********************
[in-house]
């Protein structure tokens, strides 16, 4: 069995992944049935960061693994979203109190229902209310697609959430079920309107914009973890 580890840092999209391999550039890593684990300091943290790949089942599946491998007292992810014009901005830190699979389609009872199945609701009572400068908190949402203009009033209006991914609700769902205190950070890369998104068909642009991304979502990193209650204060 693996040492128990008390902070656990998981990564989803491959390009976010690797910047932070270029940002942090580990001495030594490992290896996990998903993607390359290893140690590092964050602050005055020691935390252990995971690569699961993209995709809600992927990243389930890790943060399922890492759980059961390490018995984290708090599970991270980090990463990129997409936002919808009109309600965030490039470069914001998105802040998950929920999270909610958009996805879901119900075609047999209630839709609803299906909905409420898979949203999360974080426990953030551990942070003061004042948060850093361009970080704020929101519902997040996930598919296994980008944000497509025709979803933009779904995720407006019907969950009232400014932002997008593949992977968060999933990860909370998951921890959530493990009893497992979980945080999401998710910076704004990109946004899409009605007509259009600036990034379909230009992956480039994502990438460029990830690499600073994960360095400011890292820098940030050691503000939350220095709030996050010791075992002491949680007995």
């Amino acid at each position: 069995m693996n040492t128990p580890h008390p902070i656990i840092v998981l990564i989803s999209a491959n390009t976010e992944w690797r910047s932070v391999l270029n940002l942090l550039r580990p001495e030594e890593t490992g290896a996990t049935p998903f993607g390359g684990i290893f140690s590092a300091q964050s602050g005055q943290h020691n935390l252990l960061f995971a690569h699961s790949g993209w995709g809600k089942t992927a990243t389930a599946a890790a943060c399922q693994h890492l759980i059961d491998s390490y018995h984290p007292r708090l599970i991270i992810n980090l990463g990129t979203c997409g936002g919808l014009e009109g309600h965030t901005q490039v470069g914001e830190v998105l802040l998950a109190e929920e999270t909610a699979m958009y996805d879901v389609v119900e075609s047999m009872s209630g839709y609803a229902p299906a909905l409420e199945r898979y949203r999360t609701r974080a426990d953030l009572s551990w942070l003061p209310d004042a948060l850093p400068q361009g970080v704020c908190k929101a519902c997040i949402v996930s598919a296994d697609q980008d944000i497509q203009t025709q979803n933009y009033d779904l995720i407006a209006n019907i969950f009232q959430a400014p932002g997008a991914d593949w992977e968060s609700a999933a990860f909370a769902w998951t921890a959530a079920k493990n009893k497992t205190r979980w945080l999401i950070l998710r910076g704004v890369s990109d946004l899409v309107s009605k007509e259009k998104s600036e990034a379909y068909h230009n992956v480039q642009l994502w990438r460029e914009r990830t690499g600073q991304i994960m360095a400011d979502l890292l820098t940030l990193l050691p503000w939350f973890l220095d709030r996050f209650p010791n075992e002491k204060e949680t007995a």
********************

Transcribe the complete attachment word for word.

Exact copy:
[in-house]
């Protein structure tokens, strides 16, 4: 069995992944049935960061693994979203109190229902209310697609959430079920309107914009973890 580890840092999209391999550039890593684990300091943290790949089942599946491998007292992810014009901005830190699979389609009872199945609701009572400068908190949402203009009033209006991914609700769902205190950070890369998104068909642009991304979502990193209650204060 693996040492128990008390902070656990998981990564989803491959390009976010690797910047932070270029940002942090580990001495030594490992290896996990998903993607390359290893140690590092964050602050005055020691935390252990995971690569699961993209995709809600992927990243389930890790943060399922890492759980059961390490018995984290708090599970991270980090990463990129997409936002919808009109309600965030490039470069914001998105802040998950929920999270909610958009996805879901119900075609047999209630839709609803299906909905409420898979949203999360974080426990953030551990942070003061004042948060850093361009970080704020929101519902997040996930598919296994980008944000497509025709979803933009779904995720407006019907969950009232400014932002997008593949992977968060999933990860909370998951921890959530493990009893497992979980945080999401998710910076704004990109946004899409009605007509259009600036990034379909230009992956480039994502990438460029990830690499600073994960360095400011890292820098940030050691503000939350220095709030996050010791075992002491949680007995």
């Amino acid at each position: 069995m693996n040492t128990p580890h008390p902070i656990i840092v998981l990564i989803s999209a491959n390009t976010e992944w690797r910047s932070v391999l270029n940002l942090l550039r580990p001495e030594e890593t490992g290896a996990t049935p998903f993607g390359g684990i290893f140690s590092a300091q964050s602050g005055q943290h020691n935390l252990l960061f995971a690569h699961s790949g993209w995709g809600k089942t992927a990243t389930a599946a890790a943060c399922q693994h890492l759980i059961d491998s390490y018995h984290p007292r708090l599970i991270i992810n980090l990463g990129t979203c997409g936002g919808l014009e009109g309600h965030t901005q490039v470069g914001e830190v998105l802040l998950a109190e929920e999270t909610a699979m958009y996805d879901v389609v119900e075609s047999m009872s209630g839709y609803a229902p299906a909905l409420e199945r898979y949203r999360t609701r974080a426990d953030l009572s551990w942070l003061p209310d004042a948060l850093p400068q361009g970080v704020c908190k929101a519902c997040i949402v996930s598919a296994d697609q980008d944000i497509q203009t025709q979803n933009y009033d779904l995720i407006a209006n019907i969950f009232q959430a400014p932002g997008a991914d593949w992977e968060s609700a999933a990860f909370a769902w998951t921890a959530a079920k493990n009893k497992t205190r979980w945080l999401i950070l998710r910076g704004v890369s990109d946004l899409v309107s009605k007509e259009k998104s600036e990034a379909y068909h230009n992956v480039q642009l994502w990438r460029e914009r990830t690499g600073q991304i994960m360095a400011d979502l890292l820098t940030l990193l050691p503000w939350f973890l220095d709030r996050f209650p010791n075992e002491k204060e949680t007995a």